Tuesday, October 9, 2018
US courts -- take note! On Tuesday, Oct. 9, a Dutch Appeals Court in the Hague upheld a lower court ruling ordering the Dutch government to, by 2020, cut greenhouse gas emissions by 25% from benchmark 1990 levels. The case was initiated by 900 Dutch citizens.
Climate litigation is underway around the world, including in the United States. The Columbia Law School Sabin Center for Climate Change Law, with Arnold & Porter, maintain a comprehensive data base of both US and non-US climate change cases. A short analysis of the human rights dimensions of climate change cases is available here.
One high profile case is the lawsuit filed against the US government by a group of Oregon youth, arguing that the government's failure to address climate change violates their constitutional rights. The case is scheduled to go to trial later in October, but last week, the federal government sought to stay the proceedings so that it could seek Supreme Court review. Prior government efforts to get the case dismissed have failed.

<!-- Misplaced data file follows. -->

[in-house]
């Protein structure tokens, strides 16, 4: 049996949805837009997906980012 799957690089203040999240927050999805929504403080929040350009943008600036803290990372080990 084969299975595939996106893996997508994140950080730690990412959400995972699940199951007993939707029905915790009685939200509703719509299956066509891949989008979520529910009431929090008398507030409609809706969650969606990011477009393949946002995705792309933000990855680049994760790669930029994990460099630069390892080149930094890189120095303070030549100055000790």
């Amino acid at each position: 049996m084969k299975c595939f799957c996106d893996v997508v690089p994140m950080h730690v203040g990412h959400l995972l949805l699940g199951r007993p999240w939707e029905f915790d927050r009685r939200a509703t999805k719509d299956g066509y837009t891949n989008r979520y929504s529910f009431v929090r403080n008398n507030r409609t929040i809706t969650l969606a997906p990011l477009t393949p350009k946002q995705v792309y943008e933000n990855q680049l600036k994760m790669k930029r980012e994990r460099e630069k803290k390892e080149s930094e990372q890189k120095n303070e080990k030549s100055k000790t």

The timely ruling from the Netherlands will undoubtedly lend momentum to US citizen efforts to force government recognition of, and action, on climate change -- a profound human rights issue.